James Spann: Alabama stays hot through midweek, with only isolated showers

RADAR CHECK: The radar is fairly quiet across Alabama this afternoon. We are seeing just a few isolated showers over the southern half of the state. They are small, moving southeast and will dissipate soon after sunset. Otherwise, the sky is partly to mostly sunny with temperatures mostly in the low 90s.

WEDNESDAY/THURSDAY: Not much change in the weather is expected, with partly to mostly sunny days and just a few widely scattered afternoon showers or thunderstorms. The chance of any one spot getting wet will be in the 20% to 30% range with highs remaining in the low 90s.

FRIDAY AND THE WEEKEND: We expect an uptick in the number of scattered showers and thunderstorms on these three days as a weak front stalls north of Alabama, but it won’t be a rainy weekend by any means. The chance of your front yard seeing rain each day will be around 40 percent, and most of the showers and storms will come from about noon until 10 p.m. Otherwise, each day will feature a mix of sun and clouds with afternoon highs between 89 and 92 degrees.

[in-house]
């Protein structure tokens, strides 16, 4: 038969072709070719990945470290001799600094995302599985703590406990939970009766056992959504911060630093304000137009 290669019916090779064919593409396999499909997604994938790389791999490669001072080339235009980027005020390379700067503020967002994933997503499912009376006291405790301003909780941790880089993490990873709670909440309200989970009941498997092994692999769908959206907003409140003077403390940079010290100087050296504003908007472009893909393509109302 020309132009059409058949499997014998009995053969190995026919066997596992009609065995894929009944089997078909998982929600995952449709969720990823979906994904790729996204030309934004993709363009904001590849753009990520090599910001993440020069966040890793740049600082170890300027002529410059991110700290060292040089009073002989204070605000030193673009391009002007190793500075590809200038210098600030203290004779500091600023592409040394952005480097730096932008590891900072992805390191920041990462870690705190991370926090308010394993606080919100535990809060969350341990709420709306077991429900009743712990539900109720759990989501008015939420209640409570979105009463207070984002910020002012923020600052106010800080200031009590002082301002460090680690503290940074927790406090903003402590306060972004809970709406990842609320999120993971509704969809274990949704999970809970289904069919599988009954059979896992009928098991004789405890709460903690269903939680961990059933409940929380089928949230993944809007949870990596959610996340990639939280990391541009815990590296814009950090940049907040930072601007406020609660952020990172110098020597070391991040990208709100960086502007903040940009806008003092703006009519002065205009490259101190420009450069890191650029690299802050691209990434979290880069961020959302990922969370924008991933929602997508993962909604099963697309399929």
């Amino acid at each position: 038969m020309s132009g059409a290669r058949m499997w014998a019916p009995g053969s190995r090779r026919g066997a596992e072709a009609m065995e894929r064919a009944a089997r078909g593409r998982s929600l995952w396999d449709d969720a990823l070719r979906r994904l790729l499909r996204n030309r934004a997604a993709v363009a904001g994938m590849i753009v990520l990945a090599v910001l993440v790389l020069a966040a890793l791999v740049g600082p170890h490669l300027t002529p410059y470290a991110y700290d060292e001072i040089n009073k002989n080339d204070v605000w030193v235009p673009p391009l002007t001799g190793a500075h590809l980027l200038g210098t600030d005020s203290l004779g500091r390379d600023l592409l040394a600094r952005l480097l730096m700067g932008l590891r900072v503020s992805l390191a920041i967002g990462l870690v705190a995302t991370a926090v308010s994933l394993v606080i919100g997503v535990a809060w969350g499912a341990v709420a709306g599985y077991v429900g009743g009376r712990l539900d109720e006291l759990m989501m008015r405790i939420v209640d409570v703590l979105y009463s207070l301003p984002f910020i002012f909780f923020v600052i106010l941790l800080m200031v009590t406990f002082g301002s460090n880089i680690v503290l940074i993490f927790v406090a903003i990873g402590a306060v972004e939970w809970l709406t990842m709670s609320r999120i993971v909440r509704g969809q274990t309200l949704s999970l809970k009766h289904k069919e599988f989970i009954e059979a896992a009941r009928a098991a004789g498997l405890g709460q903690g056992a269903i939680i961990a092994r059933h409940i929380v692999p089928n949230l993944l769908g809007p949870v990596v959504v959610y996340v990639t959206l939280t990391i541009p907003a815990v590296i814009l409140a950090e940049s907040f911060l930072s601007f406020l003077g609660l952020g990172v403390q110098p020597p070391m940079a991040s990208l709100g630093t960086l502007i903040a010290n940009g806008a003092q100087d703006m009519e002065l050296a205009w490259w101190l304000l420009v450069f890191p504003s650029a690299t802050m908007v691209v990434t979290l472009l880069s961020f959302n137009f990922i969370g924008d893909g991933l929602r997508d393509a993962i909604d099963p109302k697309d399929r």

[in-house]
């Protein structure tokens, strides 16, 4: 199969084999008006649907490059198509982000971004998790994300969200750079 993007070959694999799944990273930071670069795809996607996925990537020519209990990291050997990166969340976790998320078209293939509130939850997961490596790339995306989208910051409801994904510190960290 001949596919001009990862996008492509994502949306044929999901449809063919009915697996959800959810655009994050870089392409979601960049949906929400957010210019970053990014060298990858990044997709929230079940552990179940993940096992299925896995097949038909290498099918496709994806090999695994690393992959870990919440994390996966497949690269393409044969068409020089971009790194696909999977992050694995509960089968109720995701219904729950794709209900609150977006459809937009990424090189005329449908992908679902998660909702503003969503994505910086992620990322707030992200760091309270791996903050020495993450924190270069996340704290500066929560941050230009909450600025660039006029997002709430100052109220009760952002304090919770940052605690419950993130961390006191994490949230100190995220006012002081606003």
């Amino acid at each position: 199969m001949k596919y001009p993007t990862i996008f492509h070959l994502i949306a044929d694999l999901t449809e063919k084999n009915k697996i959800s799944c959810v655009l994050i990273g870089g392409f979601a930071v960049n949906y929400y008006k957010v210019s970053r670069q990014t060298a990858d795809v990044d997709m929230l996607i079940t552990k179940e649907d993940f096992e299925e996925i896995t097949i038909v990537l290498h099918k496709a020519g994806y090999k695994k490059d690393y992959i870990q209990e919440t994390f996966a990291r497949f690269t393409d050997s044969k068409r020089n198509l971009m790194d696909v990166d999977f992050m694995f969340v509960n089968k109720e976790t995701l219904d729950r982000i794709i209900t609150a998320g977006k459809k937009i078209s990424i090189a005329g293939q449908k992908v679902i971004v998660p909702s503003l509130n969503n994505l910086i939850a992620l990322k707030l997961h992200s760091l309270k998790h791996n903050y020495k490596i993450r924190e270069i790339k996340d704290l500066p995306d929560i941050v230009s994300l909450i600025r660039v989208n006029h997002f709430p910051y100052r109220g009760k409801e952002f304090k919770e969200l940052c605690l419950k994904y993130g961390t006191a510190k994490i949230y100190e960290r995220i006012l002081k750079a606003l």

NEXT WEEK: An upper high will nose into Alabama from the west early in the week, potentially pushing temperatures up into the mid 90s Monday through Wednesday. But we will still have scattered, mostly afternoon and evening showers and thunderstorms each day, very routine weather for August in Alabama.

TROPICS: All remains quiet across the Atlantic basin, and tropical storm formation is not expected through the weekend.

RAIN UPDATE: Birmingham’s rain total for the year so far is 31.96 inches; the deficiency is 1.89 inches.

ON THIS DATE IN 1993: Virginia experienced its worst tornado outbreak ever as 18 tornadoes ripped through the state in five hours. The most devastating tornado caused severe damage in the historic part of Petersburg. The storm then moved on to Pocahontas Island and into Colonial Heights. There, the storm ripped apart a Walmart store, killing three people and injuring almost 200. The F4 twister was the first known violent tornado in Virginia history. It killed four people and injured 246 along its 12-mile path.

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